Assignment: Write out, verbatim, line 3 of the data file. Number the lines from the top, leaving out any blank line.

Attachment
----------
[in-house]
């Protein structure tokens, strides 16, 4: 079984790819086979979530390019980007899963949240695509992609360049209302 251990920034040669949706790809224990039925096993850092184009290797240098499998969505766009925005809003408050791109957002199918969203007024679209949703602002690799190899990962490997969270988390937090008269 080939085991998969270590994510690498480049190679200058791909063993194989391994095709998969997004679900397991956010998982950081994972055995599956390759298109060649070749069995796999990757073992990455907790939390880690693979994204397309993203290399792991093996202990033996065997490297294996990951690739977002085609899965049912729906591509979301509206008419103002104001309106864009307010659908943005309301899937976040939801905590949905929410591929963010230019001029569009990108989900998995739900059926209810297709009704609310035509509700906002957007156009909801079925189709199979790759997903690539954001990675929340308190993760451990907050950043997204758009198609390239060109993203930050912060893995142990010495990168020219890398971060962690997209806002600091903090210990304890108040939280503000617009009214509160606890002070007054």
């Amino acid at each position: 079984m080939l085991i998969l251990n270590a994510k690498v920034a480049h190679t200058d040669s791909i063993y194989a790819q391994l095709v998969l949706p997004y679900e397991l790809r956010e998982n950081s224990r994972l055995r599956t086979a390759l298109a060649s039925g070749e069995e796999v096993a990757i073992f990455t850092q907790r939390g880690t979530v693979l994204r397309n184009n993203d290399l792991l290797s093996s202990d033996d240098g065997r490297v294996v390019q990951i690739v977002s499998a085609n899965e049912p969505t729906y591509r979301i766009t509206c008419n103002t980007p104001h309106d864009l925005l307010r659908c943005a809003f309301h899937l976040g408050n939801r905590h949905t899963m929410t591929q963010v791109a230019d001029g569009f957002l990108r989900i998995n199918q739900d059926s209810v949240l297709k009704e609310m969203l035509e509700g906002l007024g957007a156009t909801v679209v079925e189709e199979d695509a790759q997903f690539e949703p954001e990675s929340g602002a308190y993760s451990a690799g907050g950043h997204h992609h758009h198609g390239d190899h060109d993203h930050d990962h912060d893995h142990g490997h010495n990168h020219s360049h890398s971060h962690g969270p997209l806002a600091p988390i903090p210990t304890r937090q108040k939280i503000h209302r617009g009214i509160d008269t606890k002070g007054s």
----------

């Amino acid at each position: 079984m080939l085991i998969l251990n270590a994510k690498v920034a480049h190679t200058d040669s791909i063993y194989a790819q391994l095709v998969l949706p997004y679900e397991l790809r956010e998982n950081s224990r994972l055995r599956t086979a390759l298109a060649s039925g070749e069995e796999v096993a990757i073992f990455t850092q907790r939390g880690t979530v693979l994204r397309n184009n993203d290399l792991l290797s093996s202990d033996d240098g065997r490297v294996v390019q990951i690739v977002s499998a085609n899965e049912p969505t729906y591509r979301i766009t509206c008419n103002t980007p104001h309106d864009l925005l307010r659908c943005a809003f309301h899937l976040g408050n939801r905590h949905t899963m929410t591929q963010v791109a230019d001029g569009f957002l990108r989900i998995n199918q739900d059926s209810v949240l297709k009704e609310m969203l035509e509700g906002l007024g957007a156009t909801v679209v079925e189709e199979d695509a790759q997903f690539e949703p954001e990675s929340g602002a308190y993760s451990a690799g907050g950043h997204h992609h758009h198609g390239d190899h060109d993203h930050d990962h912060d893995h142990g490997h010495n990168h020219s360049h890398s971060h962690g969270p997209l806002a600091p988390i903090p210990t304890r937090q108040k939280i503000h209302r617009g009214i509160d008269t606890k002070g007054s």